In the shadow of the “war on terror” Bush and the neo-cons worry less about the bloody open wound that has resulted. But Clinton is just as responsible as them.
The US press gratuitously celebrated how Oslo represented a humiliation for Yasser Arafat and the PLO.
Typically, Thomas Friedman, veteran commentator for the New York Times, described Arafat’s letter to Israeli prime minister Yitzhak Rabin recognising Israel as “not simply a statement of recognition.
“It is a letter of surrender, a typewritten white flag in which the PLO chairman renounced every political position on Israel he has held since the PLO’s foundation in 1964.”
Israeli journalist Danny Rubenstein had all too accurately predicted what the “autonomy” that the US and Israel were ready to accept for the Palestinians really meant.
It was the autonomy “of a prisoner of war camp, where the prisoners are autonomous to cook their meals without interference and to organise cultural events.”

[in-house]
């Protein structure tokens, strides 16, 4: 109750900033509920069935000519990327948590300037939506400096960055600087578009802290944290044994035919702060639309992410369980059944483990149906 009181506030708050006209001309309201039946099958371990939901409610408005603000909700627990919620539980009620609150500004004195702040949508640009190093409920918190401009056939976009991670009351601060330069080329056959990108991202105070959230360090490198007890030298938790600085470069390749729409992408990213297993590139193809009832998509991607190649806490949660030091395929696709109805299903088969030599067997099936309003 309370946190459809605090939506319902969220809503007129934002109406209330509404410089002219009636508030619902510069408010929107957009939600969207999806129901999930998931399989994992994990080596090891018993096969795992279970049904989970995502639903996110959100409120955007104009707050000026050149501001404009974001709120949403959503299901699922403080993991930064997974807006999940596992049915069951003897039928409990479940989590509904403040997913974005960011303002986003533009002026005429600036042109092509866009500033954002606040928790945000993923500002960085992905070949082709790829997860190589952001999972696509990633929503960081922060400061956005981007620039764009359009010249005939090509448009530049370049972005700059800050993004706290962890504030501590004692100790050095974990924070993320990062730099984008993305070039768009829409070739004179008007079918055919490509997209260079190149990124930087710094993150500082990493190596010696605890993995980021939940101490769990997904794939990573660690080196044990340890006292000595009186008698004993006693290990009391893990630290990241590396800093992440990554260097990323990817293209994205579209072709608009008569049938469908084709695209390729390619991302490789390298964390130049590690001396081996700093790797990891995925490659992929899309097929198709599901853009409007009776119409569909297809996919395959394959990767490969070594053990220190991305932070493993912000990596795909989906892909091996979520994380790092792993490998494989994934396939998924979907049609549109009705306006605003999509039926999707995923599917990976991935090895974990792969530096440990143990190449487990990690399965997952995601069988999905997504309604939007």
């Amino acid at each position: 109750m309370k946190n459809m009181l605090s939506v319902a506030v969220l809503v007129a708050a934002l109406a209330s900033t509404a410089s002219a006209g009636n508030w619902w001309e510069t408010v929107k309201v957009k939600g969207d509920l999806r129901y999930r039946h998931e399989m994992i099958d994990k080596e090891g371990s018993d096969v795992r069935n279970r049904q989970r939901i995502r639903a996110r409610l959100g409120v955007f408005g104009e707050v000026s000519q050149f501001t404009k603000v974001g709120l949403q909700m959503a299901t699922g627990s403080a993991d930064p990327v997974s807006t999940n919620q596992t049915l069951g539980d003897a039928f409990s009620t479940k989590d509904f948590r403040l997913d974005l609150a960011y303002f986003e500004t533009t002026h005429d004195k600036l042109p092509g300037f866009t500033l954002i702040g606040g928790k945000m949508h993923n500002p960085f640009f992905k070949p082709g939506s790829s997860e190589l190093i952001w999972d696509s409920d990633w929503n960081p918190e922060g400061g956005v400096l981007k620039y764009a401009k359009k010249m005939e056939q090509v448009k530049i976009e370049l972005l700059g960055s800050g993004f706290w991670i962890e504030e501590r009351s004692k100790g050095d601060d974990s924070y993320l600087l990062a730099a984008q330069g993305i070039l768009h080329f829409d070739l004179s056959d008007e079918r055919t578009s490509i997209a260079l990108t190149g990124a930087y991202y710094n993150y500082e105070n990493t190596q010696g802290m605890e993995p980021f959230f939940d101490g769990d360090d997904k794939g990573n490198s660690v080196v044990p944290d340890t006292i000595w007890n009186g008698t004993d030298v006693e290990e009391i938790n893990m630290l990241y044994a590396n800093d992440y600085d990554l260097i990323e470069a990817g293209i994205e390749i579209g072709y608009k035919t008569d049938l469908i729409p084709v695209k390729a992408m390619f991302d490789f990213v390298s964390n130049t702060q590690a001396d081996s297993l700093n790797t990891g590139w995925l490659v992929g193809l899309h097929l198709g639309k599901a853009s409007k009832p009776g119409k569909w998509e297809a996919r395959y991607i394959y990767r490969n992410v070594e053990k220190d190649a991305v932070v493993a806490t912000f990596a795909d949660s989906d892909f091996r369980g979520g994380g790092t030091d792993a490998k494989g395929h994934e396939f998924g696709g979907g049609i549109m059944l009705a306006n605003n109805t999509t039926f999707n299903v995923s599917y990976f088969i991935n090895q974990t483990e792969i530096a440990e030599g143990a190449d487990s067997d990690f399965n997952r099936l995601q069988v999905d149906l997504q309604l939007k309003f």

Within just a few months of the Oslo agreement the Israeli press was reporting “secret government plans to extend the integration of Greater Jerusalem virtually to Jericho, with vast construction projects, plans for tourist sites along the northern shore of the Dead Sea, some $700 million of investment in new roads to connect settlements with Israel, bypassing Palestinian villages and towns”.
Oslo also consolidated Israel’s theft of Palestine’s water.
One of Israel’s leading water specialists, Professor Haim Gvitzman (who is also a consultant for the US defence department), insisted Oslo safeguard 500 million out of the 600 million cubic metres of water stolen annually from “Judaea and Samaria”, the words he used to describe the West Bank